Thursday, October 09, 2008

80s Weekend Hangover

Grrrr, my internet's been cutting in/out all day... and the only cure is a monster batch of even more 80s covers! Here are some that didn't make the first cut, mostly because they don't carry the same personal resonance as some of those earlier picks. Some I just plain forgot to include and the 80s police got mad at me.

The Pigeon Detectives - The Power of Love [originally by Huey Lewis & The News]
Tropical Jazz Big Band XI - Hip to Be Square [originally by Huey Lewis & The News]
Huey Lewis is so synonymous with the 80s, in no small part due to The Power of Love's prominent role in Back to the Future (possibly the greatest 80s film?), it was extremely difficult to resist the temptation to load up on Huey Lewis & The News covers the first time around. The Pigeon Detectives do a fine take on The Power of Love, representing the year 1985 on the BBC compilation of covers, Radio 1 Established 1967. The instrumental Hip to be Square cover is a hoot too.

Lostprophets - Need You Tonight [originally by INXS]
INXS covers are surprisingly hard to come by. This one's kind of a wasted opportunity because I think the music takes some interesting twists, yet the vocals adhere way too closely to Michael Hutchence's inimitable delivery and thus pale in comparison.

Francis Soto Band - Sunglasses at Night [originally by Corey Hart]
Here's my CanCon for the post. We can't talk about 80s music in Canada without mentioning Corey Hart, now can we? Here's a German metal cover of his big hit, Sunglasses at Night. Weird trivia via wikipedia: Corey Hart turned down the role of Mrty McFly in Back to the Future! Luckily that role went to Edmontonian (yay!) Michael J. Fox. When I think Canadian 80s music, the real king is Bryan Adams, covers of whom are sadly lacking except for a couple I've posted before. I also wanted so bad to include a Glass Tiger cover, but I couldn't track down anything worthwhile.

Dondero High School - Love in an Elevator [originally by Aerosmith]
Here's one I left off since I don't really associate it with the 80s, not surprising since the album it's from Pump was released in September 1989. This hilariously great cover is from the annual Dondero High School Pop Concert (1971-2006) in Royal Oak, Michigan. Each year, the student choir and musicians would perform 20 or so covers of popular songs. Archives of concerts held between 1995 and 2005 are available for free download (hosted on the Internet Audio Archive). Lots of inspiring cover choices, prepare to clear out some hard drive space for these. Interesting factoids: the school was opened in 1927, became Royal Oak Middle School in 2007, and Eagles co-founder Glenn Frey is a former student.

Rilo Kiley - Simply Irresistible (live) [originally by Robert Palmer]
Robert Palmer covers are pretty scarce as well. If not for the lyrics, this slowed down indie cover by Rilo Kiley would be pretty much unrecognizable.

Spunge - Centerfold [originally by J. Geils Band]
One of the most sing-a-longable na na na na na sections in 80s music. I knew nothing about the J. Geils Band, so I was mildly surprised to learn 1981's Freeze Frame was the band's 12th album and they originally formed in 1967!

Mose Giganticus - Mr. Roboto [originally by Styx]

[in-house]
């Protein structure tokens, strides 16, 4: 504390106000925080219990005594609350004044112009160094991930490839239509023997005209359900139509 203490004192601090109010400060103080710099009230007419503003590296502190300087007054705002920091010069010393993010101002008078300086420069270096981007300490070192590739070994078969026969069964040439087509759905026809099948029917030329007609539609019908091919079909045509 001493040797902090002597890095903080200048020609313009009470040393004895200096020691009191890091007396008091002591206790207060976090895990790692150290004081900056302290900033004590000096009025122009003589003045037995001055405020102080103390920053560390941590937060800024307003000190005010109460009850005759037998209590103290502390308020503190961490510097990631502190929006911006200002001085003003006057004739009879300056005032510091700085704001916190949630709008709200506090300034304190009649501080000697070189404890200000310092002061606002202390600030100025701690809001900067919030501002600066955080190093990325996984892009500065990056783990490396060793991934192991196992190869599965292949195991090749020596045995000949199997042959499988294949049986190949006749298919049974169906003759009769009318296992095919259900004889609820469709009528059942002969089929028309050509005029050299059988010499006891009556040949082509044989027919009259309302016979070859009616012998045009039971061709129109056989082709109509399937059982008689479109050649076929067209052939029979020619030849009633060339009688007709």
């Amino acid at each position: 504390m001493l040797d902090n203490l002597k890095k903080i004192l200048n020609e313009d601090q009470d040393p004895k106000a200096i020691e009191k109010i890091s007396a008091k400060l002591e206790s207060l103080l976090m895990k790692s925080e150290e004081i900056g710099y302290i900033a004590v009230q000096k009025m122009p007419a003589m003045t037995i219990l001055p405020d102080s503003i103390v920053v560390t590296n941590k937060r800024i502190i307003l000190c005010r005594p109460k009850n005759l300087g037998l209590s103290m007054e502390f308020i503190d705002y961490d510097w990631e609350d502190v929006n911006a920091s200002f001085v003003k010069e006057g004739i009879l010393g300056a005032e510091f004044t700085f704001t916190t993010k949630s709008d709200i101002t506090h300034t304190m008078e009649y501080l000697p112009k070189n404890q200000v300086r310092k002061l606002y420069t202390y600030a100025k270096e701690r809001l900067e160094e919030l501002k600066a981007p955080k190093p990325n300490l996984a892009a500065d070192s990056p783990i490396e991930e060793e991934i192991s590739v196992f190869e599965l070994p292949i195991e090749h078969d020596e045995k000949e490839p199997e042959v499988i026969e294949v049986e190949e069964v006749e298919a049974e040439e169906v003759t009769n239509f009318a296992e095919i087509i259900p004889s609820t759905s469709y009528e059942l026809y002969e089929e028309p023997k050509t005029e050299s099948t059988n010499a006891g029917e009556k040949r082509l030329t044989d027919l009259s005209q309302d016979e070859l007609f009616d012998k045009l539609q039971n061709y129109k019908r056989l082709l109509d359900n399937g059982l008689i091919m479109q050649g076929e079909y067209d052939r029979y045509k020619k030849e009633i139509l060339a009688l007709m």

Self-described electronic/synthpop/punk/rock band Mose Giganticus perform this surprisingly faithful Styx cover except with more aggressive vocals. My first exposure to Mr. Roboto was actually through some lyrical quotage in the Barenaked Ladies' The King of Bedside Manor. I was mildly obsessed with this song when I "re-discovered" it in high school, presumably through this 1999 VW Golf commercial. Coincidentally, this ad came up last week in an AV Club article where I found out the man singing/dancing in the car is none other than Tony Hale AKA Buster Bluth on Arrested Development (AHA!). Up until last night, I ignorantly assumed that people were making ironic Styx references when they used "Kilroy Was Here" when it turns out it's a popular American expression dating back to WWII. Geez. Leave it to wikipedia to provide much needed context. Mr. Roboto inadvertently resonates with me because of Graeme Base's 1989 children's puzzle/mystery book The Eleventh Hour, in which someone eats all the food at Horace the Elephant's 11th birthday and all his guests are suspects. It's full of elaborately complex clues, lavishly detailed illustrations, and a sealed section at the back which reveals the big mystery. I spent hours poring over this book and still ended up half-guessing, then all out sneaking a peek at the sealed section, painstakingly reading it without actually breaking the seal, which is still intact today. If you know the song and you've read the book, you might know what I'm talking about.

B.A. Baracus Band - Growing Pains [originally written by John Bettis]
Here's another guilty pleasure from the B.A. Baracus Band. As Long As We've Got Each Other, the theme to Growing Pains, was performed in most seasons by B.J. Thomas, probably best known for singing Raindrops Keep Fallin' on My Head, and Jennifer Warnes. I remember my sister watching the show because it had Teen Beat cover boy Leonardo DiCaprio in an early role. Mind you, this was in during the show's last season in 1991...

Julian Velard - Here I Go Again [originally by Whitesnake]
From a session on BBC 2's Dermot O'Leary, New York artist Julian Velard flips Whitesnake on its head by performing this cover, unless it's my imagination, in the style of Barry White. Barry Whitesnake?

Speak Low - Thriller [originally by Michael Jackson]